The first-floor rooms comprised a suite of assembly-rooms hall to the SW, supper-room and an ante-room in the steeple and a coffee-room and reading-room to the NE. In 1878-81 these were adapted as council-chamber, committee-room, strong-room in the steeple and town clerk's office. Hamilton also provided a four-storeyed block of offices in the rear reentrant, but in 1878 these were replaced by a link-area to the new main hall. The principal assembly-room, some 14.5m by 8.3m, retains the main features of Hamilton's design, but the coffered ceiling with central domed cupola was altered by Sellars, who raised the wall-head by about 1.4m. At the same time, the pairs of timber Corinthian pillars in the end-walls, and the simpler pilasters in the angles, were raised above a dado. Here and elsewhere, several ofthe original fine mahogany doors, with rich consoles, have been preserved, although the marble fireplaces in both end-walls have been removed. A three-light stained-glass window of 1881 in the SW wall replaced the 'orchestra' or musicians' gallery, which is shown in Hamilton's drawing as having a metal balustrade supported by two caryatids.

The former supper-room retains its coffered ceiling and windows intact, while the square ante-room in the steeple preserves much of its ornament, although the entrance doorway from a former stair-landing on the SE has been removed. It was entered through a screen with two Greek Doric columns supporting a deep entablature, which continues round the room to the pilastered window-surround, and the ceiling is a shallow dome.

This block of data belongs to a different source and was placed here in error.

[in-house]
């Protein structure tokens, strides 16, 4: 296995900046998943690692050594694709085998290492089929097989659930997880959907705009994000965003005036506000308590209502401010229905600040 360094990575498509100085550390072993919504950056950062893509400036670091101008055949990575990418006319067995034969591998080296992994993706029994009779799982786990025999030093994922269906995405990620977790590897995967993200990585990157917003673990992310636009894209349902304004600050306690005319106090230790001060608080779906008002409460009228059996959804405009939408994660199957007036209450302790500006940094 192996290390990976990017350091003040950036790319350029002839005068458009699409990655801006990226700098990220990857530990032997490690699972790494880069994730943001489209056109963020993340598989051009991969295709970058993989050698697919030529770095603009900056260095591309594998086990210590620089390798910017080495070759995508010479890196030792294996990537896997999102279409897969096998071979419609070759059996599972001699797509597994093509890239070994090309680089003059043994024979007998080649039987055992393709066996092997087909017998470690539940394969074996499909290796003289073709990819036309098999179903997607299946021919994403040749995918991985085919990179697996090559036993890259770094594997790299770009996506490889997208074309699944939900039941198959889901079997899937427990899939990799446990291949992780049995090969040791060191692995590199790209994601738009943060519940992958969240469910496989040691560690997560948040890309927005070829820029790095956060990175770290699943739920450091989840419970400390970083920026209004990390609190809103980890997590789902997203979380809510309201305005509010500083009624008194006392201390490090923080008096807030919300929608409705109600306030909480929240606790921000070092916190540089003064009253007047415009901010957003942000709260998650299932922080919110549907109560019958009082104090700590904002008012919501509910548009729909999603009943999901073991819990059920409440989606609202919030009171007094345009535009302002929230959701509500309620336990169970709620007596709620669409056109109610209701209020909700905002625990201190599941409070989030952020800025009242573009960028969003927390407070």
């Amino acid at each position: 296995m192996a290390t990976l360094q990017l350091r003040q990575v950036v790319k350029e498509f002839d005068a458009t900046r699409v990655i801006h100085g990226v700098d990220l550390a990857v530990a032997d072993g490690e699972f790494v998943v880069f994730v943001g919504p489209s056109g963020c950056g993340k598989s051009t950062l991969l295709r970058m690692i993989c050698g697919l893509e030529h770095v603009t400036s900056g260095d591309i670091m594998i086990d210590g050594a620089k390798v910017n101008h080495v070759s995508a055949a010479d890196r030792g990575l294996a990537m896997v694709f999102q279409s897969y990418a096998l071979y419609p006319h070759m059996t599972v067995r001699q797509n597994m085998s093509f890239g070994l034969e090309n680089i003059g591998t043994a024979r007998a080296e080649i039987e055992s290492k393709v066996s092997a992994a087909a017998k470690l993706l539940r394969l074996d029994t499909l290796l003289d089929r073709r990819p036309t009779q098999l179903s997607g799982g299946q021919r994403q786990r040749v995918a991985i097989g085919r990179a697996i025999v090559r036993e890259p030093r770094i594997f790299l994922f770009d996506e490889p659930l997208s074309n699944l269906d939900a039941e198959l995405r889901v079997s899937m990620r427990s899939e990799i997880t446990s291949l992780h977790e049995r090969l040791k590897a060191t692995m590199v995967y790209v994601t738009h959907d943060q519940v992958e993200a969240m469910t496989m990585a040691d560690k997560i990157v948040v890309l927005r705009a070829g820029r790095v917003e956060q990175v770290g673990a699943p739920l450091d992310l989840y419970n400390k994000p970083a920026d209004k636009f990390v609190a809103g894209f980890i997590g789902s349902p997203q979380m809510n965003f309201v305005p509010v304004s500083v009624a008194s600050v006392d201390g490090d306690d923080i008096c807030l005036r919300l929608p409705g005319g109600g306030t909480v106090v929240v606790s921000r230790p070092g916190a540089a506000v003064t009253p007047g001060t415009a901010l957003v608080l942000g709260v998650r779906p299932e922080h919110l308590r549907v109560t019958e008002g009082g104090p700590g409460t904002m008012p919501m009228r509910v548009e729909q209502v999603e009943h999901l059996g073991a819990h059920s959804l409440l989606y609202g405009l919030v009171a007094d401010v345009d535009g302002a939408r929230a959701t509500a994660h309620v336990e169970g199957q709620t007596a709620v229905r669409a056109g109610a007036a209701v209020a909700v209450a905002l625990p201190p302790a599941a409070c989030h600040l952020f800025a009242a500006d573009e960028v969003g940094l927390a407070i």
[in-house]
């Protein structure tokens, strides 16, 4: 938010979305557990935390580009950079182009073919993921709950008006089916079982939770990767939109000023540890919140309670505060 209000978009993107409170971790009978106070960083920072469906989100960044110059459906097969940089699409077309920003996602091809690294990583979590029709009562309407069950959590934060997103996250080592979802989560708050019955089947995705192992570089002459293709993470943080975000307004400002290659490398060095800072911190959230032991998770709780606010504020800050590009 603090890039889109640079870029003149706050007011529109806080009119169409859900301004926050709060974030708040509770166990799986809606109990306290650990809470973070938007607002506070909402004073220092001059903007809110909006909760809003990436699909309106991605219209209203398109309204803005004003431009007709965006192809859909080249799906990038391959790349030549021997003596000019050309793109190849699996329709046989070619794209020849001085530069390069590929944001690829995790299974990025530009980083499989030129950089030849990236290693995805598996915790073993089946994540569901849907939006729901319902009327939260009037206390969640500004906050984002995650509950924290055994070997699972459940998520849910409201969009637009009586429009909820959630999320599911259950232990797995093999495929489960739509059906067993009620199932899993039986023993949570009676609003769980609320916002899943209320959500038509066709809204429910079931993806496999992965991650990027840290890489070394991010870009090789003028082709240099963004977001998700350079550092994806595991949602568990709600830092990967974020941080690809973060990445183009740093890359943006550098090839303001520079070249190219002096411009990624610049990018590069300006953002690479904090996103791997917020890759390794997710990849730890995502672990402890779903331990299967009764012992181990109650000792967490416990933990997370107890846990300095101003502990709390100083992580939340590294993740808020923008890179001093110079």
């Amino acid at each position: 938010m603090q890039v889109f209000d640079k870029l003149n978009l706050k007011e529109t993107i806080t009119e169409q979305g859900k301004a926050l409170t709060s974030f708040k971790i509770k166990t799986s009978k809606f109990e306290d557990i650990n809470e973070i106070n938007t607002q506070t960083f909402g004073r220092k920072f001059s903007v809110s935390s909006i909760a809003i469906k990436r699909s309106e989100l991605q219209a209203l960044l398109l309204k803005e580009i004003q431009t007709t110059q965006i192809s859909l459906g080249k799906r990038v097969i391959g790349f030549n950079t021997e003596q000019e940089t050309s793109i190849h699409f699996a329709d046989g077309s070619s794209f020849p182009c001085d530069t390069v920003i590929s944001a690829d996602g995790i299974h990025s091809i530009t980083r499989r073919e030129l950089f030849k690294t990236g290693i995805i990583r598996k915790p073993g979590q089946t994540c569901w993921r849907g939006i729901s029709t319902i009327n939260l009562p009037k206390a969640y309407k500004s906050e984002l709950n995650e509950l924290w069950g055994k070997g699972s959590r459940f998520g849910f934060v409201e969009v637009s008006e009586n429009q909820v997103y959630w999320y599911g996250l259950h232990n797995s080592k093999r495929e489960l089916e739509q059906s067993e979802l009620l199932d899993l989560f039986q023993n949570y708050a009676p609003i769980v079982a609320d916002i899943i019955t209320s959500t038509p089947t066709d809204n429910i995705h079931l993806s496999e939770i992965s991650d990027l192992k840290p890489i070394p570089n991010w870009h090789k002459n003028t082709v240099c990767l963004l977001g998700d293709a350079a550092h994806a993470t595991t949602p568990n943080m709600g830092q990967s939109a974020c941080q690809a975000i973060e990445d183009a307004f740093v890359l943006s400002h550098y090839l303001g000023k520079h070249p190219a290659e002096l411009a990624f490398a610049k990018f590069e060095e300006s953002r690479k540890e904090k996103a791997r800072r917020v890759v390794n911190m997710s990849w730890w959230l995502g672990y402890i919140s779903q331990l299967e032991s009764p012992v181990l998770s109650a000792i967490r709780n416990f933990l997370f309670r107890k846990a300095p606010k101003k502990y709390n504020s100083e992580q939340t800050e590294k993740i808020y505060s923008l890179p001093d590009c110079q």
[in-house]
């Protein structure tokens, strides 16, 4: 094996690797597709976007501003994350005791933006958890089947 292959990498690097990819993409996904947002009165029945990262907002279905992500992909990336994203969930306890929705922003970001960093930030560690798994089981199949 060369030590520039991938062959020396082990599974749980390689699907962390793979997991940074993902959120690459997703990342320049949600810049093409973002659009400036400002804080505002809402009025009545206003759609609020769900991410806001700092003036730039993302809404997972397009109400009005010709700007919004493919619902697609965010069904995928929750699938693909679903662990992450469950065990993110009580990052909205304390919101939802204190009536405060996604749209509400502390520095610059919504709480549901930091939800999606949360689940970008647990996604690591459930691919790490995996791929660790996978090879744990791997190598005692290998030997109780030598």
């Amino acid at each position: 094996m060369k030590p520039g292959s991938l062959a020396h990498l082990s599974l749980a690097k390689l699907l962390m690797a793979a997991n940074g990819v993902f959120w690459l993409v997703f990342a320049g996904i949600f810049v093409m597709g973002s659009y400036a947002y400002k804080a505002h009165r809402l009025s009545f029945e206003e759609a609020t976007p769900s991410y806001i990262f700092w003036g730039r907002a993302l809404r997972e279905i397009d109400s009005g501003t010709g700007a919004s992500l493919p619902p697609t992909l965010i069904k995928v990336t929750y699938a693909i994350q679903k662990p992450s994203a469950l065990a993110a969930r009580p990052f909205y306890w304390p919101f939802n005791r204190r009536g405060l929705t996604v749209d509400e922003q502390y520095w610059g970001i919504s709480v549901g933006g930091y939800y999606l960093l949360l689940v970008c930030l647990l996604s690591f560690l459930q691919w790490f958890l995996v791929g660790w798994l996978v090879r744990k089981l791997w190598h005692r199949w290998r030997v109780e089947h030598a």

The three lower stages of the steeple are linked by a newelstair projecting at the NE angle, above which step-ladders continue through apertures in the groin-vaulted roofs of the main stages to the base of the spire. The clock-mechanism was made by Mitchell and. Son, Glasgow, in 1830 and retains a pendulum in a long timber case. A massive framework supports the principal bell, 1.25m in diameter and 1.18 tonnes in weight, which was supplied by Thomas Mears in 1830 and recast by Mears and Stain bank in 1897. A smaller bell hung at a higher level bears the inscription: SOLI DEO GLORIA DALMAHOY 1700.


The town council asked Hamilton to consider possible locations for a new steeple in 1824, when it was clear that the old tolbooth in Sandgate would have to be demolished, and it was decided that the site of the old assembly rooms would be most convenient.The council offices were moved to the new Town and County Buildings, but in 1827 the inhabitants petitioned for the new steeple to be erected, and Hamilton produced a full set of drawings for which he received £150. The contractor, Archibald Johnston, began work in 1828 and completed the building, at a total cost of £9,965, in time for the inaugural ball to be held in November 1830.

Information from ‘Tolbooths and Town-Houses: Civic Architecture in Scotland to 1833’ (1996).